Research at the GEC laboratory focuses on cell biochemistry in plants and animals. Transdisciplinary by nature, it combines experience in the preparation of biological membranes with expertise in NMR and computational methods to study the structure and dynamics of biomolecules (all-atom and coarse-grained molecular dynamics, docking, free energy simulations, and software development). Involved in the study of AMPs for several years, GEC hosts the ADAPTABLE database of AMPs. It has privileged access to the high-performance computing platforms in Amiens and Reims (more than 4000 CPU computing cores, 300 GPUs, 500 teraflops). The group has access to molecular biology, electron microscopy, greenhouse and analytical platforms. In the latter, MS (LC/MS, GC/MS and MS/MS) and NMR (300, 400, 500 and 600 MHz with auto-sampler) instruments are available.

 

Living in Amiens

Amiens, the capital of Picardie, is one hour away from Paris and Lille by train. University students represent more than 25% of its population of 140,000, accounting for a rich cultural life and lively atmosphere. It hosts one of the largest university hospitals in France, powering cutting-edge medical research. Home to the largest gothic cathedral in France (a UNESCO world heritage site) and famous floating gardens, its situation in the Somme valley (with more than 200 km of cycling paths) and the vicinity of the Somme bay (ranked amongst the world’s most beautiful bays) also make it ideal for nature lovers.

 

Eligibility

Successful candidates should hold a Master’s degree (or equivalent) in chemistry, physics, molecular biology or related disciplines and possess an intermediate level of English. Knowledge or experience in NMR and molecular dynamics will be considered a plus.

 

How to apply

Applications should be sent to Francisco Ramos Martín (francisco.ramos@u-picardie.fr) and Nicola D’Amelio (nicola.damelio@u-picardie.fr) before June 1st, 2024, comprising:

  • a curriculum vitae detailing the completed university courses;

  • grades and ranking sheets for the courses followed during bachelor’s and master’s degrees;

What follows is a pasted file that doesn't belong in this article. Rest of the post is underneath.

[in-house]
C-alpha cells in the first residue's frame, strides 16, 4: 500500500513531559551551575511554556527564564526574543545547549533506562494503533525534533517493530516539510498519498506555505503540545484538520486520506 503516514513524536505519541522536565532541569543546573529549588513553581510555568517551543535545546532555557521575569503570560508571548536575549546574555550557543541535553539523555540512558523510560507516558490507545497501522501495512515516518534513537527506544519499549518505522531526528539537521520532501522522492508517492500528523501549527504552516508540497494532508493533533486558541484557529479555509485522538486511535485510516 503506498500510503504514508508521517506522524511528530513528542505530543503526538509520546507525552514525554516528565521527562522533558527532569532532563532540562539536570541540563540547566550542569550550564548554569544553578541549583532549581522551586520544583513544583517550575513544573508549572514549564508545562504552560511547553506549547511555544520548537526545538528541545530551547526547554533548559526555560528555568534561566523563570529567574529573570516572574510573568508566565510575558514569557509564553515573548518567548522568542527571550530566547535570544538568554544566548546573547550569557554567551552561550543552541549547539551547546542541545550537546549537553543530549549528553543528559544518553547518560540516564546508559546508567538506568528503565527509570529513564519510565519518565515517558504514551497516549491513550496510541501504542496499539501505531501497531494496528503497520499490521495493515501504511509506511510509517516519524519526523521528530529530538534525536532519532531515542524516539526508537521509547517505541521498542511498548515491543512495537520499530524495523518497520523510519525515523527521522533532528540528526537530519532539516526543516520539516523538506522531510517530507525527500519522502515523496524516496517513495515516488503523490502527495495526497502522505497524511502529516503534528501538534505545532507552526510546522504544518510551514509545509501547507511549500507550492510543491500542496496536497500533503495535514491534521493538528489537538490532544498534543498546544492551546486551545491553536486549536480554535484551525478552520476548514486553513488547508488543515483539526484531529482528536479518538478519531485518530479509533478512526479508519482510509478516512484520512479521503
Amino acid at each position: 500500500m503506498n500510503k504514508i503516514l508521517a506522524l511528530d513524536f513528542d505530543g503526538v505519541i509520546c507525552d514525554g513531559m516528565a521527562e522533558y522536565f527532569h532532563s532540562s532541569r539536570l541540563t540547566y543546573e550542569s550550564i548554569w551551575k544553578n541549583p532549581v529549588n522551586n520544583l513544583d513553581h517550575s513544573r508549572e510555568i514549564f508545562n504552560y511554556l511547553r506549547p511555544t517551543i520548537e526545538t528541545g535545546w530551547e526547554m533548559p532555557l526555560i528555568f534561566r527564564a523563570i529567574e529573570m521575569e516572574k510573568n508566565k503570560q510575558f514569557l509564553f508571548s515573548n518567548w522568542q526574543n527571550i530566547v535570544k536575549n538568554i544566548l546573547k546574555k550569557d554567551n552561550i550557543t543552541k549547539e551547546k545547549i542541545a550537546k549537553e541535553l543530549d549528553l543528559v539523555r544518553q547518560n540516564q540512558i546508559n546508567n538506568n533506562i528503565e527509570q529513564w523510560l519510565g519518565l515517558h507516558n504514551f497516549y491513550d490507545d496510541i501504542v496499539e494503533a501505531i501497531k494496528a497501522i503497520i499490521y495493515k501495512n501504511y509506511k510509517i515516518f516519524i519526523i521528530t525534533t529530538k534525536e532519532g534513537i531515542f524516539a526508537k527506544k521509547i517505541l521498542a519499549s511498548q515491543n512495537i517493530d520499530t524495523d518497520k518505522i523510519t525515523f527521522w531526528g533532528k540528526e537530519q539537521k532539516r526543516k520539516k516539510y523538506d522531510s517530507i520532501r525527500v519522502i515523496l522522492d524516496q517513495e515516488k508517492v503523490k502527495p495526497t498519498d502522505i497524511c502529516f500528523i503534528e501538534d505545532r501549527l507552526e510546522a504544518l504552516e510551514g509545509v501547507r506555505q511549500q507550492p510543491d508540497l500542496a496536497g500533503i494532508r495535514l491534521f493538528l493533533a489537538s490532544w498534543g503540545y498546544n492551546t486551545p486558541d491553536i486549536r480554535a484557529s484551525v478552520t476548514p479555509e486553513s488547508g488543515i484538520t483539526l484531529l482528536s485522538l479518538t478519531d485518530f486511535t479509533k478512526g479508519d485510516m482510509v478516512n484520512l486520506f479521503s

• a letter of motivation in which the candidate advertises her or his suitability to the project;

  • the contact details of at least two of the candidate’s previous supervisors or lecturers willing to recommend their application.

The selected candidate will be required to participate in a competitive selection process between applicants to PhD projects shortlisted by the doctoral school; it is therefore essential that the application file be of high quality. The PhD position will start in October 2024.

 

References

1. Oliveira, R. M. C. et al. Estimating the savings of a national project to prevent healthcare-associated infections in intensive care units. J. Hosp. Infect. 143, 8–17 (2023).

2. Freitas, A. R. & Werner, G. Nosocomial Pathogens and Antimicrobial Resistance: Modern Challenges and Future Opportunities. Microorganisms 11, 1685 (2023).

3. Mirzaei, R. et al. The importance of intracellular bacterial biofilm in infectious diseases. Microb. Pathog. 147, 104393 (2020).

4. Buccini, D. F., Cardoso, M. H. & Franco, O. L. Antimicrobial Peptides and Cell-Penetrating Peptides for Treating Intracellular Bacterial Infections. Front. Cell. Infect. Microbiol. 10, 612931 (2020).

5. Li, J., Wen, Q., Gu, F., An, L. & Yu, T. Non-antibiotic strategies for prevention and treatment of internalized. Front. Microbiol. 13, 974984 (2022).